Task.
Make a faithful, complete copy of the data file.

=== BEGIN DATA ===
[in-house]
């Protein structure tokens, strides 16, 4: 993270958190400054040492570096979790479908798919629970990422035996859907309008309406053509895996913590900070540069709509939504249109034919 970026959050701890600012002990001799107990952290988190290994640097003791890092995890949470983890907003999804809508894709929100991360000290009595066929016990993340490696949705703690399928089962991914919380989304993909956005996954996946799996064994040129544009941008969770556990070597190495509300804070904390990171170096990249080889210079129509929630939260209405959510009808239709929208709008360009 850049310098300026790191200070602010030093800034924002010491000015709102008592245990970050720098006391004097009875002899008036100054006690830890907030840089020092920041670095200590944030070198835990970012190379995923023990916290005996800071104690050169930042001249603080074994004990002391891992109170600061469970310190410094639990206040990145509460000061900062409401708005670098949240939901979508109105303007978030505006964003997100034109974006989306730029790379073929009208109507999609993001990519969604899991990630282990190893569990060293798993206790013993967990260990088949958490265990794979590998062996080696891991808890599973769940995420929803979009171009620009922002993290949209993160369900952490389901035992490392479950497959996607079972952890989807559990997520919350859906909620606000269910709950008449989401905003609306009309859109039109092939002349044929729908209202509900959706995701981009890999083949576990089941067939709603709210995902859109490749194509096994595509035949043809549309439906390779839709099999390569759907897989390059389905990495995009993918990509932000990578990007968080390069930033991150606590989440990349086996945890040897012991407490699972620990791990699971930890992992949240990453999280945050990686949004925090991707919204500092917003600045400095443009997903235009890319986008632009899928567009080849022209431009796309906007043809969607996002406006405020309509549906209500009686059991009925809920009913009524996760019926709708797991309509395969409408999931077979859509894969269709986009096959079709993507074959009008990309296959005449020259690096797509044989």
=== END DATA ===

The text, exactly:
[in-house]
């Protein structure tokens, strides 16, 4: 993270958190400054040492570096979790479908798919629970990422035996859907309008309406053509895996913590900070540069709509939504249109034919 970026959050701890600012002990001799107990952290988190290994640097003791890092995890949470983890907003999804809508894709929100991360000290009595066929016990993340490696949705703690399928089962991914919380989304993909956005996954996946799996064994040129544009941008969770556990070597190495509300804070904390990171170096990249080889210079129509929630939260209405959510009808239709929208709008360009 850049310098300026790191200070602010030093800034924002010491000015709102008592245990970050720098006391004097009875002899008036100054006690830890907030840089020092920041670095200590944030070198835990970012190379995923023990916290005996800071104690050169930042001249603080074994004990002391891992109170600061469970310190410094639990206040990145509460000061900062409401708005670098949240939901979508109105303007978030505006964003997100034109974006989306730029790379073929009208109507999609993001990519969604899991990630282990190893569990060293798993206790013993967990260990088949958490265990794979590998062996080696891991808890599973769940995420929803979009171009620009922002993290949209993160369900952490389901035992490392479950497959996607079972952890989807559990997520919350859906909620606000269910709950008449989401905003609306009309859109039109092939002349044929729908209202509900959706995701981009890999083949576990089941067939709603709210995902859109490749194509096994595509035949043809549309439906390779839709099999390569759907897989390059389905990495995009993918990509932000990578990007968080390069930033991150606590989440990349086996945890040897012991407490699972620990791990699971930890992992949240990453999280945050990686949004925090991707919204500092917003600045400095443009997903235009890319986008632009899928567009080849022209431009796309906007043809969607996002406006405020309509549906209500009686059991009925809920009913009524996760019926709708797991309509395969409408999931077979859509894969269709986009096959079709993507074959009008990309296959005449020259690096797509044989």